New chain of command at White House as John Kelly takes helm

WASHINGTON -- Incoming White House chief of staff John Kelly's ability to instill order was on the minds of those inside and outside the Trump administration Sunday, but it remained unclear to them whether he will be able to get his underlings to snap to.

President Donald Trump on Friday swapped in the homeland security secretary and retired Marine Corps general to be his chief of staff following Reince Preibus' resignation from the job last week.

But when asked on CNN's "State of the Union" if all staff members would answer to Kelly, White House budget director Mick Mulvaney simply responded, "I don't know," adding that he would report to Kelly just as he had Priebus.

White House counselor Kellyanne Conway also got a chain-of-command question on "Fox News Sunday," and said that she would talk to Kelly about that at her first formal meeting with him on Monday.

"I will speak with General Kelly and the President about that, as I'm sure Anthony Scaramucci will," Conway said, referring to the newly appointed White House communications director.

Scaramucci, who had a fraught relationship with Priebus and was brought in to bring order to a press shop in turmoil, notably announced when he took the job earlier this month that he reports to Trump, not the then-chief of staff.

A senior administration official declined to say whether Scaramucci would continue to report directly to the President with Kelly coming on, saying only that the "President gave Gen. Kelly full authority."

And when asked whether first daughter Ivanka Trump and her husband Jared Kushner would lose the direct access to the President that they enjoy and go through Kelly, a White House source would only say: "Jared and Ivanka are very supportive of him (Kelly) coming in and have a tremendous amount of admiration for him and will follow his lead on how he wants things done."

Pressed on that point, the source said: "They will follow his lead. They want this to work."

Response from allies and opposition

Trump supporters outside the White House signaled their hope Sunday that the move to Kelly would be a productive shift for the administration.

"We're all very hopeful now -- those of us who backed Trump from the very beginning -- that General Kelly can do a better job of marshaling the White House, the Cabinet members and the President himself," Michael Caputo, a former Trump campaign adviser, said on CNN.

One thing Kelly would have on his side, Caputo said, was deference from Trump, who Caputo said "responds very, very well to flag officers."

When asked by anchor Jake Tapper whether Kelly would bring a new kind of order to the Trump White House, such as suggesting that the President stop tweeting or at least introducing a review process for his tweets, Caputo said it was possible, provided Trump agreed to some ground rules with Kelly.

"I trust that the President is going to stand by whatever commitments he made to the general," he said.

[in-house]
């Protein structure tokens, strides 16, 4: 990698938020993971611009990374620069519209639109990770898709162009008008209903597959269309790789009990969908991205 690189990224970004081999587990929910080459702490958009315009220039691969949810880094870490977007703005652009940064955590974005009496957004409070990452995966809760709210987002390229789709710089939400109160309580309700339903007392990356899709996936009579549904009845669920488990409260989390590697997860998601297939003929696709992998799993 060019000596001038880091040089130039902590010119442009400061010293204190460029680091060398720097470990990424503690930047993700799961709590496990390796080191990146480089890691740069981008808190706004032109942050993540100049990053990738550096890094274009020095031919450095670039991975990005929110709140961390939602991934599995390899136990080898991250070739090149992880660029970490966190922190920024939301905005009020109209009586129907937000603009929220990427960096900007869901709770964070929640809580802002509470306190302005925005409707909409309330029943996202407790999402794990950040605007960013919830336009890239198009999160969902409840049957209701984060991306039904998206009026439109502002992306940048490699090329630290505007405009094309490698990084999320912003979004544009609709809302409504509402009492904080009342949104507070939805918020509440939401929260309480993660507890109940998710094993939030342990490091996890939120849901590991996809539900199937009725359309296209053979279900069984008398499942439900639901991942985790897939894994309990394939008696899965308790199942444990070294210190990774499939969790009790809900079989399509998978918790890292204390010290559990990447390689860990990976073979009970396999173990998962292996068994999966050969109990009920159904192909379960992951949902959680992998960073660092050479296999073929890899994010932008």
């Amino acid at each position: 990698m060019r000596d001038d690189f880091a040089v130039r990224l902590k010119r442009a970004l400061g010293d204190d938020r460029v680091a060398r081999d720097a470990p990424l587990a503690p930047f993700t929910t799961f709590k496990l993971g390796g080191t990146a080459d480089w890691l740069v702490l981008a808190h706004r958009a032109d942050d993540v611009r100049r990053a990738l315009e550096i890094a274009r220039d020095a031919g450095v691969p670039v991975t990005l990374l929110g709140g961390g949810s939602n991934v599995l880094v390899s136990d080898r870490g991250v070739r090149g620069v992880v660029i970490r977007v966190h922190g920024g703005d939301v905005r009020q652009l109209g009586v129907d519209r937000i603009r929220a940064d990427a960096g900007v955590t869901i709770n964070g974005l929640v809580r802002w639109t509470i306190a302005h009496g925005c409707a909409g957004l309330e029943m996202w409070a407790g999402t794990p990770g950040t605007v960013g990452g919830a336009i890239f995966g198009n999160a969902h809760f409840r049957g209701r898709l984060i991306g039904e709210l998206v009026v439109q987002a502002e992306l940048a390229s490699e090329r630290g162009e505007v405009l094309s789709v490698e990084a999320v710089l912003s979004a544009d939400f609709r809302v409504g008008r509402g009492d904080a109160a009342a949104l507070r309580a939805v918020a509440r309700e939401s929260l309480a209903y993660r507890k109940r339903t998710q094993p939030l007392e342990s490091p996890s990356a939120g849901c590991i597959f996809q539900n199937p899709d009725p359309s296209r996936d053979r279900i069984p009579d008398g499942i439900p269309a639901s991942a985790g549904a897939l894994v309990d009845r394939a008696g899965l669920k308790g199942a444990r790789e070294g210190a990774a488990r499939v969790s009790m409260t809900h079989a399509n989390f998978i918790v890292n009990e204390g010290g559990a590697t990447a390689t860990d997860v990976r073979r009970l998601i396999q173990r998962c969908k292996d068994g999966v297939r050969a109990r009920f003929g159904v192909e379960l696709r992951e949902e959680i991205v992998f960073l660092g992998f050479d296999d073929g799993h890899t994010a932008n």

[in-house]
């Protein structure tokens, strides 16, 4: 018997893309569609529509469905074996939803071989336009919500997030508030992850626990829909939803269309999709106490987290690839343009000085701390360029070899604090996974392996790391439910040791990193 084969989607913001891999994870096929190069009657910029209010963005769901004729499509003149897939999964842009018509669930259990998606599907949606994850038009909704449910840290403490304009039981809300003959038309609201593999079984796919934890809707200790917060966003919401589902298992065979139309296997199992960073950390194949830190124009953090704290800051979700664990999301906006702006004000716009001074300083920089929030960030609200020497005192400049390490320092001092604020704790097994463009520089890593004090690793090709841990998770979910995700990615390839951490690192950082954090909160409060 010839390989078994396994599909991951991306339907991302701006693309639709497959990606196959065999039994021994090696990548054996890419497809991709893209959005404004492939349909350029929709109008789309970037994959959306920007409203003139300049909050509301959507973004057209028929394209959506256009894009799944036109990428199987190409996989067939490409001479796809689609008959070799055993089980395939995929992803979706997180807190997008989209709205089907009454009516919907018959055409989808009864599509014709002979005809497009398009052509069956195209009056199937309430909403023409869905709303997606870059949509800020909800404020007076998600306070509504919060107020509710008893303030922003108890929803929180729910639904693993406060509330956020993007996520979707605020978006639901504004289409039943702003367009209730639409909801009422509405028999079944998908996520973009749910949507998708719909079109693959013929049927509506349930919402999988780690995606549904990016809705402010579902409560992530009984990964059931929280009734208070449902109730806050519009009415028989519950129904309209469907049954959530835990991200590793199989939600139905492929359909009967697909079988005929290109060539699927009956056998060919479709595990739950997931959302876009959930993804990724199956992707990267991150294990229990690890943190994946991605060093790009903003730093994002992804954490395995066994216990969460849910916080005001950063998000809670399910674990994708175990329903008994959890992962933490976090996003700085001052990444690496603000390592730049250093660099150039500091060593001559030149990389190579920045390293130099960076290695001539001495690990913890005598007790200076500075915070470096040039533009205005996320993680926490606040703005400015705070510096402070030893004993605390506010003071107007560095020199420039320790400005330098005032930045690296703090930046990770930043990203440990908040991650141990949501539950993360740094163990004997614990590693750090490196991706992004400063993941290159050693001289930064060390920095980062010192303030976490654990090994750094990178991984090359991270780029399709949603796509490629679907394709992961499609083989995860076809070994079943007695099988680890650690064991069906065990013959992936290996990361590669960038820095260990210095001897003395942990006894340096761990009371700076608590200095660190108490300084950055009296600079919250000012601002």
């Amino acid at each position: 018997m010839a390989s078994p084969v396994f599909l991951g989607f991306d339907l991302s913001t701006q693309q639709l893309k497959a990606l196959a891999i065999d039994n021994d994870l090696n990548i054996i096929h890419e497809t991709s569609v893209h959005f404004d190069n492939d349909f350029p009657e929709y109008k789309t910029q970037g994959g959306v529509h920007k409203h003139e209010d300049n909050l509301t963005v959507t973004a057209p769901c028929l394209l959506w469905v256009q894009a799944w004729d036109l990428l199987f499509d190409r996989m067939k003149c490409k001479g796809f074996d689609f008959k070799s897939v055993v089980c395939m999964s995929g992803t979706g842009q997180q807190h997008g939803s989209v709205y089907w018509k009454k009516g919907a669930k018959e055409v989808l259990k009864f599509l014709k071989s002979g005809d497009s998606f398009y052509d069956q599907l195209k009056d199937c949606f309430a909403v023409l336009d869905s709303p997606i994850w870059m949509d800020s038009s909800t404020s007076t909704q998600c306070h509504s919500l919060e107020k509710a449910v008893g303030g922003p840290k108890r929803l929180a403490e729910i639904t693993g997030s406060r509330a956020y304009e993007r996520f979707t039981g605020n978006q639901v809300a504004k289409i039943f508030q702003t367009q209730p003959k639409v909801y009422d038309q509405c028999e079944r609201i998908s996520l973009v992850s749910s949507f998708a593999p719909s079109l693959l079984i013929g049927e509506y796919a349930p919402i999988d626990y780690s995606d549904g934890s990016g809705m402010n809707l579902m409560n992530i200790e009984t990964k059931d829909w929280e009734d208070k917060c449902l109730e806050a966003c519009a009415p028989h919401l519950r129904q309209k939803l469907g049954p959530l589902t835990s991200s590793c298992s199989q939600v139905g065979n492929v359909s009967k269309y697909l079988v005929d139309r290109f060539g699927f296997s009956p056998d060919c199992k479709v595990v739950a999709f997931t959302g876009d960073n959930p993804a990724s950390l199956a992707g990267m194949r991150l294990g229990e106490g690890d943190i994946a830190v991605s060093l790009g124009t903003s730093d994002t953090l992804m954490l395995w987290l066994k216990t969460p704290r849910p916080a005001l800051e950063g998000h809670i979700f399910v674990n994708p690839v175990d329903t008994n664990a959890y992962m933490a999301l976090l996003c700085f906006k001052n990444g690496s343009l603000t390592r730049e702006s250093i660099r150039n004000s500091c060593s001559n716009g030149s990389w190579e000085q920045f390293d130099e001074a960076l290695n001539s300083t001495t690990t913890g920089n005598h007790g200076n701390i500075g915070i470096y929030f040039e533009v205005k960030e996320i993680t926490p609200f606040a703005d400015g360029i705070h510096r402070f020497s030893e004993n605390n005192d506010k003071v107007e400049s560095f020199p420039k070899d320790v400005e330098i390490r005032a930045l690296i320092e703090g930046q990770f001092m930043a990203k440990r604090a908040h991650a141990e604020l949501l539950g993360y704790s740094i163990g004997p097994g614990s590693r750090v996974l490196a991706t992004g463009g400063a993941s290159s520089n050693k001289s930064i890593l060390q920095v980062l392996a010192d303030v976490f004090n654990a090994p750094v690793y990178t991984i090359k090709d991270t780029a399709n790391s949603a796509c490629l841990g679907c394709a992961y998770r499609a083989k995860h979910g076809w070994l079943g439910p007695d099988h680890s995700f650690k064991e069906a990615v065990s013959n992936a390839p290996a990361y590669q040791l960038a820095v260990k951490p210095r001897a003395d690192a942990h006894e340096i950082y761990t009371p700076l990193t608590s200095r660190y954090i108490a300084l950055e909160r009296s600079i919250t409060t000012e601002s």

Corey Lewandowski, a former Trump campaign manager and former CNN contributor, said on NBC's "Meet the Press" that he took Kelly's hiring as evidence Trump wanted to shake things up to jump-start his stalled political agenda.

"The major issues of his agenda have not been accomplished through Congress," Lewandowski said. "And he's decided to make a change at the top to move his agenda forward."

Lewandowski warned, however, against trying to alter the President's behavior.

"The thing that General Kelly should do is not try to change Donald Trump," Lewandowski said.

Meanwhile, voices from the Democratic side offered a mixed response to the hire.

John Podesta, who was chief of staff under President Bill Clinton and campaign chairman for former Secretary of State Hillary Clinton, offered personal praise for Kelly on ABC's "This Week" and predicted the former Marine Corps general would say "no" to Trump when he felt he needed to.

But Kelly's ability to reform the White House would come down to the President backing his chief of staff's authority over the independent actors there, Podesta said.

"Will he accept the discipline that General Kelly will try to impose on the Anthony Scaramuccis and the Steve Bannons and the Jared Kushners and the rest?" Podesta asked. "Will the President back him up, or will he keep his door open to having all these characters kind of coming in and coming out?"

Podesta also said a key job for Kelly would be to maintain the independence of the special counsel investigation of Russia's alleged efforts to influence last year's election, led by former FBI Director Robert Mueller.

Rep. Barbara Lee, one of the more liberal Democrats in Congress, criticized not only Trump, but Kelly himself.

Writing on Twitter after the news of Kelly's appointment, Lee said, "By putting Gen John Kelly in charge, Pres Trump is militarizing the White House & putting our executive branch in the hands of an extremist."

Asked about the comment on CNN, Lee said she respected military service, but Kelly's tenure enforcing Trump's policies in the Department of Homeland Security was what drove her criticism.

"Promoting family dislocation, deportation of innocent men, women and children, breaking up families, promoting a Muslim ban, promoting a wall between the United States and Mexico," Lee said. "Those are extreme policies."